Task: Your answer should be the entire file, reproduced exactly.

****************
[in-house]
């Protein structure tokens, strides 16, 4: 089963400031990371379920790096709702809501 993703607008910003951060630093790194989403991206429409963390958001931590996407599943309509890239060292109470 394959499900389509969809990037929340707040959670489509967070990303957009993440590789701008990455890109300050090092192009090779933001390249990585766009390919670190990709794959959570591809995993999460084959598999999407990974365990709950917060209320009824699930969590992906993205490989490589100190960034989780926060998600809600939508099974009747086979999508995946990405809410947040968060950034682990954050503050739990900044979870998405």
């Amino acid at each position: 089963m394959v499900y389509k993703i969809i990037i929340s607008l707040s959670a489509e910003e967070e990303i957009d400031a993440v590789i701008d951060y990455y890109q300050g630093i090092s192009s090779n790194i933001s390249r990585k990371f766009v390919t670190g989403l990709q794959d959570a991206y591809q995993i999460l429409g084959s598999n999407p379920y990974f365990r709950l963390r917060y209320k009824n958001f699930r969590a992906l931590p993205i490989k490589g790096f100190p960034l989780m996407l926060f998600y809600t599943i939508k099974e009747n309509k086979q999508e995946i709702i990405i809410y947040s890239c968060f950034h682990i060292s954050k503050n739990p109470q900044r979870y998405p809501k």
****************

[in-house]
């Protein structure tokens, strides 16, 4: 089963400031990371379920790096709702809501 993703607008910003951060630093790194989403991206429409963390958001931590996407599943309509890239060292109470 394959499900389509969809990037929340707040959670489509967070990303957009993440590789701008990455890109300050090092192009090779933001390249990585766009390919670190990709794959959570591809995993999460084959598999999407990974365990709950917060209320009824699930969590992906993205490989490589100190960034989780926060998600809600939508099974009747086979999508995946990405809410947040968060950034682990954050503050739990900044979870998405």
């Amino acid at each position: 089963m394959v499900y389509k993703i969809i990037i929340s607008l707040s959670a489509e910003e967070e990303i957009d400031a993440v590789i701008d951060y990455y890109q300050g630093i090092s192009s090779n790194i933001s390249r990585k990371f766009v390919t670190g989403l990709q794959d959570a991206y591809q995993i999460l429409g084959s598999n999407p379920y990974f365990r709950l963390r917060y209320k009824n958001f699930r969590a992906l931590p993205i490989k490589g790096f100190p960034l989780m996407l926060f998600y809600t599943i939508k099974e009747n309509k086979q999508e995946i709702i990405i809410y947040s890239c968060f950034h682990i060292s954050k503050n739990p109470q900044r979870y998405p809501k």